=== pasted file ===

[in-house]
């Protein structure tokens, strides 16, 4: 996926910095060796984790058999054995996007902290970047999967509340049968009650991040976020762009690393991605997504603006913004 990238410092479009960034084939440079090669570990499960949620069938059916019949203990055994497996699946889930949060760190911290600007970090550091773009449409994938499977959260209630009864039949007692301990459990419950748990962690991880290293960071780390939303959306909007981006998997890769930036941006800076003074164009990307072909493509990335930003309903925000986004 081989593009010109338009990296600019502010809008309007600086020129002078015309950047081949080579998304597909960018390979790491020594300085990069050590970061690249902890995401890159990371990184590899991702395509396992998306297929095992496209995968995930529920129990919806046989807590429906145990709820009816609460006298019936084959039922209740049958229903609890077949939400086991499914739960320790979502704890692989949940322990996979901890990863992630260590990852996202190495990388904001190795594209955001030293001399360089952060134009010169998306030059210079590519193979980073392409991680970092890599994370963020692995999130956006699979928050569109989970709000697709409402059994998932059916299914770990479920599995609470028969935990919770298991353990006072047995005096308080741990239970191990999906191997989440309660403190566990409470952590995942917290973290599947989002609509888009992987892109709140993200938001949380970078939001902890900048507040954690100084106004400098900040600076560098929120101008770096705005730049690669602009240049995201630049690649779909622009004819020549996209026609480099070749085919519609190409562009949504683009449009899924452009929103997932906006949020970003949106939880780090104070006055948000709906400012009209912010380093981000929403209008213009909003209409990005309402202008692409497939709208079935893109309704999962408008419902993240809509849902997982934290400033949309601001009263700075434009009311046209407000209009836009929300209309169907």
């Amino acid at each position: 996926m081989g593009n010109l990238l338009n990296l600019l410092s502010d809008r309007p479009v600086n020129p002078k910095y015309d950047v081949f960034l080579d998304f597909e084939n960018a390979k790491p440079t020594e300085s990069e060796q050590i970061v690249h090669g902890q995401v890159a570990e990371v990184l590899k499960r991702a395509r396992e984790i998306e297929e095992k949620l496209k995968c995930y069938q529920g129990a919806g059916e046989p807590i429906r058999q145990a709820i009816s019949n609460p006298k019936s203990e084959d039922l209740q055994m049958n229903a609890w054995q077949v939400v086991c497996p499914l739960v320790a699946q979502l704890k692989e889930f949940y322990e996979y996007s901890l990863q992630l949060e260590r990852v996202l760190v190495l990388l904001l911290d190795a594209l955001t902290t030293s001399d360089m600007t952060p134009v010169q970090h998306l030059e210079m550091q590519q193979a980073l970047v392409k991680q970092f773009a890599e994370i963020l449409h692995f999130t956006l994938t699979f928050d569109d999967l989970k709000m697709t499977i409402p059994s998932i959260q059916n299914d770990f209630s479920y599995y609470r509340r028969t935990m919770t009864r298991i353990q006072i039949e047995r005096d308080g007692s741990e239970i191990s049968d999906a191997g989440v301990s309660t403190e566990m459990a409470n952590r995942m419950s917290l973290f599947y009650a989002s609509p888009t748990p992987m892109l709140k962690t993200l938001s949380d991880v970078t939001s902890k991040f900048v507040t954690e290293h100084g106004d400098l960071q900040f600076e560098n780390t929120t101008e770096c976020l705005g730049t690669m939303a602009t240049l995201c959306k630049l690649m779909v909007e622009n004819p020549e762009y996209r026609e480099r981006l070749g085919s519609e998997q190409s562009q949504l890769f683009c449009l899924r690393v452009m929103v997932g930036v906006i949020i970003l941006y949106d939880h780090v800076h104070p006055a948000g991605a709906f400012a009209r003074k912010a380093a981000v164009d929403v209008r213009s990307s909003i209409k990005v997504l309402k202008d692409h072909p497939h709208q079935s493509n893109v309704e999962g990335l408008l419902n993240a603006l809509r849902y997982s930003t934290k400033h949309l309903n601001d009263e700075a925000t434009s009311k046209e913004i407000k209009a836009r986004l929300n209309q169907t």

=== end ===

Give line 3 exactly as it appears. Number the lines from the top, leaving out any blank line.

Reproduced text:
């Amino acid at each position: 996926m081989g593009n010109l990238l338009n990296l600019l410092s502010d809008r309007p479009v600086n020129p002078k910095y015309d950047v081949f960034l080579d998304f597909e084939n960018a390979k790491p440079t020594e300085s990069e060796q050590i970061v690249h090669g902890q995401v890159a570990e990371v990184l590899k499960r991702a395509r396992e984790i998306e297929e095992k949620l496209k995968c995930y069938q529920g129990a919806g059916e046989p807590i429906r058999q145990a709820i009816s019949n609460p006298k019936s203990e084959d039922l209740q055994m049958n229903a609890w054995q077949v939400v086991c497996p499914l739960v320790a699946q979502l704890k692989e889930f949940y322990e996979y996007s901890l990863q992630l949060e260590r990852v996202l760190v190495l990388l904001l911290d190795a594209l955001t902290t030293s001399d360089m600007t952060p134009v010169q970090h998306l030059e210079m550091q590519q193979a980073l970047v392409k991680q970092f773009a890599e994370i963020l449409h692995f999130t956006l994938t699979f928050d569109d999967l989970k709000m697709t499977i409402p059994s998932i959260q059916n299914d770990f209630s479920y599995y609470r509340r028969t935990m919770t009864r298991i353990q006072i039949e047995r005096d308080g007692s741990e239970i191990s049968d999906a191997g989440v301990s309660t403190e566990m459990a409470n952590r995942m419950s917290l973290f599947y009650a989002s609509p888009t748990p992987m892109l709140k962690t993200l938001s949380d991880v970078t939001s902890k991040f900048v507040t954690e290293h100084g106004d400098l960071q900040f600076e560098n780390t929120t101008e770096c976020l705005g730049t690669m939303a602009t240049l995201c959306k630049l690649m779909v909007e622009n004819p020549e762009y996209r026609e480099r981006l070749g085919s519609e998997q190409s562009q949504l890769f683009c449009l899924r690393v452009m929103v997932g930036v906006i949020i970003l941006y949106d939880h780090v800076h104070p006055a948000g991605a709906f400012a009209r003074k912010a380093a981000v164009d929403v209008r213009s990307s909003i209409k990005v997504l309402k202008d692409h072909p497939h709208q079935s493509n893109v309704e999962g990335l408008l419902n993240a603006l809509r849902y997982s930003t934290k400033h949309l309903n601001d009263e700075a925000t434009s009311k046209e913004i407000k209009a836009r986004l929300n209309q169907t």